- Häftad (Paperback / softback)
- Antal sidor
- Johns Hopkins University Press
- black and white 2 Halftones 7 Line drawings black and white
- 7 Line drawings, black and white; 2 Halftones, black and white
- 218 x 140 x 23 mm
- Antal komponenter
- 636 g
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Interdisciplinarity in the Twentieth Century349Skickas inom 7-10 vardagar.
Gratis frakt inom Sverige över 159 kr för privatpersoner.Interdisciplinarity-or the interrelationships among distinct fields, disciplines, or branches of knowledge in pursuit of new answers to pressing problems-is one of the most contested topics in higher education today. Some see it as a way to break down the silos of academic departments and foster creative interchange, while others view it as a destructive force that will diminish academic quality and destroy the university as we know it. In Undisciplining Knowledge, acclaimed scholar Harvey J. Graff presents readers with the first comparative and critical history of interdisciplinary initiatives in the modern university. Arranged chronologically, the book tells the engaging story of how various academic fields both embraced and fought off efforts to share knowledge with other scholars. It is a story of myths, exaggerations, and misunderstandings, on all sides. Touching on a wide variety of disciplines-including genetic biology, sociology, the humanities, communications, social relations, operations research, cognitive science, materials science, nanotechnology, cultural studies, literacy studies, and biosciences-the book examines the ideals, theories, and practices of interdisciplinarity through comparative case studies. Graff interweaves this narrative with a social, institutional, and intellectual history of interdisciplinary efforts over the 140 years of the modern university, focusing on both its implementation and evolution while exploring substantial differences in definitions, goals, institutional locations, and modes of organization across different areas of focus. Scholars across the disciplines, specialists in higher education, administrators, and interested readers will find the book's multiple perspectives and practical advice on building and operating-and avoiding fallacies and errors-in interdisciplinary research and education invaluable.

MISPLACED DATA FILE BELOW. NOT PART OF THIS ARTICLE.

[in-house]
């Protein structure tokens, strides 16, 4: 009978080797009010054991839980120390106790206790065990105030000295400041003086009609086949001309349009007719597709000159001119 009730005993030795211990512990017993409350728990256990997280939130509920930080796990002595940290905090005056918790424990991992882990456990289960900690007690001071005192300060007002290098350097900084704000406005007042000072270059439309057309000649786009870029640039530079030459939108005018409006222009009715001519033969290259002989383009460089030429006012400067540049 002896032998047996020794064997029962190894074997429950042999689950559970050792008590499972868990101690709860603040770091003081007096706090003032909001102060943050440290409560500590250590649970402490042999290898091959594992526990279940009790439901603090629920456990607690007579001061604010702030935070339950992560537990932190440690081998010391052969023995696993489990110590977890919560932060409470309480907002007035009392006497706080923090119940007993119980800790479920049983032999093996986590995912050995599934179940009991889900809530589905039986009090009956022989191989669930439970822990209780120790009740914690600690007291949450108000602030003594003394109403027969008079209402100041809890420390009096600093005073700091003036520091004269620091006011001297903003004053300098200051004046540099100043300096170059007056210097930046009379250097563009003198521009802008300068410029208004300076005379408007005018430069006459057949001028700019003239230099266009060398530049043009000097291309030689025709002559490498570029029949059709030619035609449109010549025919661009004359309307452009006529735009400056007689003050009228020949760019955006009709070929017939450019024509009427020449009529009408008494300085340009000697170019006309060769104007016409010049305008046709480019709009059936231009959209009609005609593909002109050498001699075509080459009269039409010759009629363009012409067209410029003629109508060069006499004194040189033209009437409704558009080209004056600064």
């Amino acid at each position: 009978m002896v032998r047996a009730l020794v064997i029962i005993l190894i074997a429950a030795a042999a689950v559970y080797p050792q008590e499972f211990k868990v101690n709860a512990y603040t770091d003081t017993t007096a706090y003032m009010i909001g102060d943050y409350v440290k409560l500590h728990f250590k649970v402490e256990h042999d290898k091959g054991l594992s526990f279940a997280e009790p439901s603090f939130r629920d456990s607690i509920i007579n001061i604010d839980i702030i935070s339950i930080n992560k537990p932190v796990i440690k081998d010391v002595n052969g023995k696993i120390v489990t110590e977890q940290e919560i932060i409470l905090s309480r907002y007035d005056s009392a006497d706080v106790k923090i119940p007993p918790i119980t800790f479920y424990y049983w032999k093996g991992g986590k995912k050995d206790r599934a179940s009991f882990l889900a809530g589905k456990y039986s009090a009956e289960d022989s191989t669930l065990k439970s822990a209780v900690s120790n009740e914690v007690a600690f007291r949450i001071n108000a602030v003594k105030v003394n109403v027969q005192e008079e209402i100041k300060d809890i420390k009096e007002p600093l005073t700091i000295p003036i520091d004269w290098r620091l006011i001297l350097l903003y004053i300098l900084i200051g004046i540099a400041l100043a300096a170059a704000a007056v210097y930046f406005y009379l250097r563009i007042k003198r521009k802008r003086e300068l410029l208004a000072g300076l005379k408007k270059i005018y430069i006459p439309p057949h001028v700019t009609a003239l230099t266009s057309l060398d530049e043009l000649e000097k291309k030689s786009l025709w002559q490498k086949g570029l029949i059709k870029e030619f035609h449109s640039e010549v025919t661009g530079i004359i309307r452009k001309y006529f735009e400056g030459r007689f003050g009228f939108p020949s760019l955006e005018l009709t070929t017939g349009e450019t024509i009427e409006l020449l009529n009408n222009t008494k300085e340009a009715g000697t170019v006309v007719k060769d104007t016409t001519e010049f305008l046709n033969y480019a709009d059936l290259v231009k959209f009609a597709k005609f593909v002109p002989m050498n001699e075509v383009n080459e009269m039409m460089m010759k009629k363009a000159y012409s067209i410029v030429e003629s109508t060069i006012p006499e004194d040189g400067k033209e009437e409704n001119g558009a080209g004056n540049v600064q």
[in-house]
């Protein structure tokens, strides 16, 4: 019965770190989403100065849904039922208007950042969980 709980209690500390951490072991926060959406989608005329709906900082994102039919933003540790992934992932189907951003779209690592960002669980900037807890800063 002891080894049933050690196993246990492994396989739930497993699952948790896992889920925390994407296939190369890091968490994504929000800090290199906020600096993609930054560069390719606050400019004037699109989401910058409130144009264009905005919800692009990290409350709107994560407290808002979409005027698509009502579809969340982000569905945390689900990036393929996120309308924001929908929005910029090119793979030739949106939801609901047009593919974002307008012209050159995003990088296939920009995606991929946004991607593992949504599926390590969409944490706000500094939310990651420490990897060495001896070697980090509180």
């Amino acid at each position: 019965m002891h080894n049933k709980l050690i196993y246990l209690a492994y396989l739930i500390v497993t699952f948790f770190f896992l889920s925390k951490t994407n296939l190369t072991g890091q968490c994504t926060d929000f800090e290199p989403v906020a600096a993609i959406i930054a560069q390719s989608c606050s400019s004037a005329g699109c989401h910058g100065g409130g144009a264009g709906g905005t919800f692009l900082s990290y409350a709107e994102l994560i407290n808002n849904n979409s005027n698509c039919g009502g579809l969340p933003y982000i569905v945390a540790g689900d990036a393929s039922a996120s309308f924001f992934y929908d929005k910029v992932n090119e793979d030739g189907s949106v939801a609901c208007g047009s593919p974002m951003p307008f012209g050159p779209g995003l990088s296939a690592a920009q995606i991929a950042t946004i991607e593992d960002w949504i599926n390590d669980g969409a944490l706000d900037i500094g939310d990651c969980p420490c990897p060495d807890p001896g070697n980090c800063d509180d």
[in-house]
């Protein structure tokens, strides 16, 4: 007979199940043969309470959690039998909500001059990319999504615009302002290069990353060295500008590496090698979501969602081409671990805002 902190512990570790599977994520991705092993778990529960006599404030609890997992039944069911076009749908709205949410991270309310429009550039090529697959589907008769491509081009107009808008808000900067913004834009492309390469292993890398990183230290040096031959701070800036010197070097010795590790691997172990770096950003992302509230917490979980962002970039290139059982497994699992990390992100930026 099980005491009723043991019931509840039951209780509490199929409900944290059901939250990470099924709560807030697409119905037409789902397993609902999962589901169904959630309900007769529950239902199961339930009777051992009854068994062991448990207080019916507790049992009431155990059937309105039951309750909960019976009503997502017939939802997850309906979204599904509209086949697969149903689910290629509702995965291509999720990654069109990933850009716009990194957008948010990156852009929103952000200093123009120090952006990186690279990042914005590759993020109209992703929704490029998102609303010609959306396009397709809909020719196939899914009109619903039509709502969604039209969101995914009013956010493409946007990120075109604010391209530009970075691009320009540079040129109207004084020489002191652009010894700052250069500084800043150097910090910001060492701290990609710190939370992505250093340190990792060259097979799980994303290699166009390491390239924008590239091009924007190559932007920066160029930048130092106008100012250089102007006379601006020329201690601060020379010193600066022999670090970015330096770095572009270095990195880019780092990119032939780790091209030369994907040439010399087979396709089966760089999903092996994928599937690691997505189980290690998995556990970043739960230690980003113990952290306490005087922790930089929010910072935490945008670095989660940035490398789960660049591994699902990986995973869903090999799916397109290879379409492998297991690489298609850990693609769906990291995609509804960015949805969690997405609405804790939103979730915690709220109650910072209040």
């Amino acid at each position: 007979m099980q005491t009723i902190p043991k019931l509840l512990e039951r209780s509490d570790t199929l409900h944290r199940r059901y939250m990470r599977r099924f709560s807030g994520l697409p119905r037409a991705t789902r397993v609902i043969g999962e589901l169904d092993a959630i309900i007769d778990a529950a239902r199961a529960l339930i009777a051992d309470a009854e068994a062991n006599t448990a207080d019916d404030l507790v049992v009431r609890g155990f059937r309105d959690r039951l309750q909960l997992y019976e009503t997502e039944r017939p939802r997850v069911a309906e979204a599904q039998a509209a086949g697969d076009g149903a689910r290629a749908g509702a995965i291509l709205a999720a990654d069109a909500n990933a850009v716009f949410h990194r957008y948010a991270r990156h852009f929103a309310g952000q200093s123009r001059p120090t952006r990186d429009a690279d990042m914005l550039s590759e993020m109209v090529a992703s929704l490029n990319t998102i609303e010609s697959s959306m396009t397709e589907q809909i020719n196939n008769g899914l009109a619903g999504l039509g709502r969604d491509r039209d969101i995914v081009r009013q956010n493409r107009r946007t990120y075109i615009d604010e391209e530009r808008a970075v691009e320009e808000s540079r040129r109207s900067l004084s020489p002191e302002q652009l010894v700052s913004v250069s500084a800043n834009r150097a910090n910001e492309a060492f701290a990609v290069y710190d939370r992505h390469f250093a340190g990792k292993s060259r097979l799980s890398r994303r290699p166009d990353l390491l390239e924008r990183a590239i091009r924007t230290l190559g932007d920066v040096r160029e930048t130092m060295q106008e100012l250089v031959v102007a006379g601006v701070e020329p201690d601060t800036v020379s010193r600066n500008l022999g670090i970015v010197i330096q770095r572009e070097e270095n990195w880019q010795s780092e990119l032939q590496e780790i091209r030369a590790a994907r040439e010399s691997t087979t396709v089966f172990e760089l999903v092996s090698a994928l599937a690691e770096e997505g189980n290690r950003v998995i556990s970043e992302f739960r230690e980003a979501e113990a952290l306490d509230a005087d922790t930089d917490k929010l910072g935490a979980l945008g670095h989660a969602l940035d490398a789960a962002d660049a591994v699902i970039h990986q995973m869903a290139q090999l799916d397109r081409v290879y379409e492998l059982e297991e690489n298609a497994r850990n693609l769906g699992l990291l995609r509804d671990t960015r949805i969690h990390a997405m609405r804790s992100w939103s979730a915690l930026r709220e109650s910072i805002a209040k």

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[A] complex tapestry of the history of interdisciplinary knowledge production and institutionalization. Undisciplining Knowledge offers a detailed and illuminating account of the historical and intellectual forces that shaped interdisciplinarity in the twentieth century and those that continue to do so today. Science Magazine Graff's carefully argued book is much to be welcomed. The Quarterly Review of Biology
Harvey J. Graff is the Ohio Eminent Scholar in Literacy Studies and a professor of English and history at the Ohio State University. He is the author of The Literacy Myth: Cultural Integration and Social Structure in the Nineteenth Century, Conflicting Paths: Growing Up in America, and The Dallas Myth: The Making and Unmaking of an American City.
List of Tables and Figures Preface Acknowledgments Introduction 1. Sciences of Life and Society in the Making of the Research University 2. Crossing and Remaking Boundaries 3. In Search of Unification for War and Peace 4. Between Mind and Mentality 5. A Material World and the Making of Lifeworlds 6. The Past and Future of Interdisciplinarity Notes Select Bibliography Index